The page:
Walter F. George Reservoir
5 DAY FORECAST
PRIME FEEDING TIMES
Walter F. George Operated by the COE, this 45,180 acre Chattahoochee River reservoir encompasses 640 miles of Georgia and Alabama shoreline and 85 river miles between Columbus and Ft. Gaines. Power generation schedules and lake elevations can be obtained by calling the COE powerhouse, 24 hours/day at 229 768 2424. There are 23 boat ramps on this lake and the COE charges a $3 daily launch fee. They also charge $3 per car or $1 per person daily beach use fees. Users can pay an annual fee of $30, which covers all daily use of boat ramps and beaches. Fuel is available at George T. Bagby State Park and Florence Marina on the Georgia side and at Lake Point Resort and Chewalla Marina on the Alabama side.
WRD research in 2007 showed good numbers of largemouth bass, which indicates good fishing for 2008. There is a 14 inch minimum size limit for largemouth bass on this lake. During the spring local anglers prefer plastic worms, spinner baits and shallow running crank baits. The most productive spring fishing sites are near Lake Point Resort, Hwy. 82 causeway and the back end of creeks and coves. The most productive time period for bass is from mid March through May, but the warmer summer months can be productive if anglers target deeper structure along creek and river channels. Bream fishing on Walter F. George includes bluegill and redear sunfish. Bluegill will be relatively small, averaging 4 7 inches, and the average redear will be 7 9 inches. Favorite fishing spots for bluegill are the shallow ends of coves, creeks and sloughs, especially above the Hwy. 82 causeway. The shallow flats from East Bank boat ramp, north to Sandy Creek, is often a productive site for redear fishing. Favorite baits are crickets and worms, and the best time is April through June.
Overall crappie numbers were down during the 2007 gill net survey, but there were good numbers of fish 12 inches and larger. The average crappie sampled in the fall of 2007 was 10 ½ inches, up about one half inch from last year. Crappie should weigh around ¾ lb. this spring, with good numbers of fish up to 1 ½ pounds Crappie are usually the first fish to start biting each year, and anglers should start looking for them during the winter, but the best fishing will be from February through April. Favorite spots are at creek mouths and under bridges. Other hotspots include Moccasin Slough, Pataula Creek, White Oak Creek, Rood Creek and Grass Creek. Most successful anglers fish with minnows or jigs, at 12 16 foot depths. A good place to start is at any of the 24 fish attractors located on the Georgia side of the reservoir. The sites are marked with buoys, and a map of their locations can be obtained by calling the COE office (229 768 2516). Bank anglers should try the fishing piers at Hardridge Creek, and Florence Marina or the marked fishing areas at East Bank and River Bluff boat ramps. These fishing piers also are accessible to anglers with physical disabilities.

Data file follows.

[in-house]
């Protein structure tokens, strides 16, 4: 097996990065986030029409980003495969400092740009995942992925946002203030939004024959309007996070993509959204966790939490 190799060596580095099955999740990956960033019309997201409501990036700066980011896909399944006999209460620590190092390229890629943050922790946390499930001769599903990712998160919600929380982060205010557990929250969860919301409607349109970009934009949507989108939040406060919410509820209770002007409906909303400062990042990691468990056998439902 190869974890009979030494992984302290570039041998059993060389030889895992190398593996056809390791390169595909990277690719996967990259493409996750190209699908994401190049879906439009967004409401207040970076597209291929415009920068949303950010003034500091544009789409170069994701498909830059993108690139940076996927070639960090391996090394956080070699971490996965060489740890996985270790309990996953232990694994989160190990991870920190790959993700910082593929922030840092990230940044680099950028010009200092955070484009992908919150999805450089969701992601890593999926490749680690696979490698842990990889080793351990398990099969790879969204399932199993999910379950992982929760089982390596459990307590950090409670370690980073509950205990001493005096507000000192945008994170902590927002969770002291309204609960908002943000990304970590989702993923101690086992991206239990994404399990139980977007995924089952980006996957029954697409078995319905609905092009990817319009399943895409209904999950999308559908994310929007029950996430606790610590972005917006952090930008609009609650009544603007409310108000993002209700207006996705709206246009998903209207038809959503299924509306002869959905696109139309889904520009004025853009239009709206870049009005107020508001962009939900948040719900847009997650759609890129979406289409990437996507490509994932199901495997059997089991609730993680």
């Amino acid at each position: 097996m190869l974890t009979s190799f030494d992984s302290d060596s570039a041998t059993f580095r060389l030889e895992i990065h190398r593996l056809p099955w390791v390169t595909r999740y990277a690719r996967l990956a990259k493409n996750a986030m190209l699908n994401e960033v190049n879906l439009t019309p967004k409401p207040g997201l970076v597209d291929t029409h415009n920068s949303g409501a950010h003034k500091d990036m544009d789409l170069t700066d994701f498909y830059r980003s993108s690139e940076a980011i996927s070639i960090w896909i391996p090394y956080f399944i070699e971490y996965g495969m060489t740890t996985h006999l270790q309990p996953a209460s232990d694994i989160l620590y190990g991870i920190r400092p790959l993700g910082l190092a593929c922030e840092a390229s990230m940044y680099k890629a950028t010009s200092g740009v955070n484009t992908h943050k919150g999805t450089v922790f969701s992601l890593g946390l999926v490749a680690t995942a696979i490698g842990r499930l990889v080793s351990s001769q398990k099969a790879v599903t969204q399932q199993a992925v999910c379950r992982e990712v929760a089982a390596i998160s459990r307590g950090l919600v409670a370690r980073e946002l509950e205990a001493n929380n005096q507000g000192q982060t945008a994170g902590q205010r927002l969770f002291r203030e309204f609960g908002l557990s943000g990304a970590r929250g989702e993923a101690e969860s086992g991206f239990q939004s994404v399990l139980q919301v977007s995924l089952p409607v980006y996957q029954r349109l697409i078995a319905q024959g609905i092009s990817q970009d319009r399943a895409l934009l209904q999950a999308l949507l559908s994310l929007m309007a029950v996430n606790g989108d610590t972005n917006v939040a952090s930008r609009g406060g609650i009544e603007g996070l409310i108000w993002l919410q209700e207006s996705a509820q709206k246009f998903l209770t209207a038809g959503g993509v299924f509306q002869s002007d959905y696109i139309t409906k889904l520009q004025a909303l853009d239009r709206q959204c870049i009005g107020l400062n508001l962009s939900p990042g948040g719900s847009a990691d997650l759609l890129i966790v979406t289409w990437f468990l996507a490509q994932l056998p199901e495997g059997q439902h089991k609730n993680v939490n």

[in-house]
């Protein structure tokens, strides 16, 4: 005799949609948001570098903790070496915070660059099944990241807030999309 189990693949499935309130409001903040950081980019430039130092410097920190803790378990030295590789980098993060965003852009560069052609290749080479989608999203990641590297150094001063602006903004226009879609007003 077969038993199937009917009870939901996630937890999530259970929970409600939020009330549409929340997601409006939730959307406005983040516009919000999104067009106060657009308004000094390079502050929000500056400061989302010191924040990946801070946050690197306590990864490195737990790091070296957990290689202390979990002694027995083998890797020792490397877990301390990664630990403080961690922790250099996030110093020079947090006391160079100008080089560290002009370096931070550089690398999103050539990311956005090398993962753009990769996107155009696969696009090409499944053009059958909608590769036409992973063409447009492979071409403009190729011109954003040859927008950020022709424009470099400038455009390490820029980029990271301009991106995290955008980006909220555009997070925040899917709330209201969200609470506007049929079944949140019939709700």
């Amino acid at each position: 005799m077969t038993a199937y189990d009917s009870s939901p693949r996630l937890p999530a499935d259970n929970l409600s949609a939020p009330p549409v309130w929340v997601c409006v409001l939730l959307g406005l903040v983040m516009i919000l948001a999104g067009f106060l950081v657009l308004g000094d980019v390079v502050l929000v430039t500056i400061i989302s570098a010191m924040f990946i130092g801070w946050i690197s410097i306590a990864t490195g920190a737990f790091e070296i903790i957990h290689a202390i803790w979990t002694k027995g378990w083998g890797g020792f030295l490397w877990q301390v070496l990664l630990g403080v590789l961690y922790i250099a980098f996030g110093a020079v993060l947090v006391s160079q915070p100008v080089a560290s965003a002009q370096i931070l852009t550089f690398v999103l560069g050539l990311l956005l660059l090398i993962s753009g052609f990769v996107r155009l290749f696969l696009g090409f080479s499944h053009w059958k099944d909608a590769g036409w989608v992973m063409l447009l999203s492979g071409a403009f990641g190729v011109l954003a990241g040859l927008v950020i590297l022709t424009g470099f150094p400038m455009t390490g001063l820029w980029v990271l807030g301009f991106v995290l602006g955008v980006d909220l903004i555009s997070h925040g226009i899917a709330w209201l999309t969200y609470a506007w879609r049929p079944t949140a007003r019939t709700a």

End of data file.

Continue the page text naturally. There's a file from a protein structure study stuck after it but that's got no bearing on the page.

Hybrid bass fishing will be good this year, with excellent numbers of larger 3 4 pounds fish and with fish up to 8 ½ lbs available. Shiny artificial lures that imitate shad work well. Local anglers use spoons, rooster tails, rattle traps and deep diving crank baits. Some anglers have good luck bottom fishing at night with chicken liver or dead shrimp, but the most popular fishing technique is trolling over sand flats in 10 15 feet of water. Good areas to try are found from Sandy Creek to Pataula Creek, near Cool Branch landing, and just above the Hwy. 82 causeway.
The catfish population is dominated by channel catfish, but there are an increasing number of blue catfish in the reservoir. Blue catfish, a relative to channel catfish, have a narrower head and longer, straight edged anal fin. Both channel and blue catfish will generally be small, averaging 1 2 pounds , but larger fish are present. Worms and blood bait fished in 15 20 feet will produce good results for both species. While both species can be found throughout the reservoir, blues are more common in the upper end of the reservoir and large blues (up to 30 pounds ) have been caught in recent years.
Several new infestations of Hydrilla, an exotic aquatic plant, were again found in this reservoir last year despite efforts to treat it.
Anglers can help prevent the spread of this, and other nuisance aquatic plants, by inspecting their tackle, boat motor and trailer and removing all plant fragments before entering or leaving boat ramps. Please help keep all nuisance weeds out of this and other Georgia reservoirs. To combat the increasing spread of hydrilla, the COE released 13,440 vegetation consuming grass carp into Walter F. George. More information can be found at: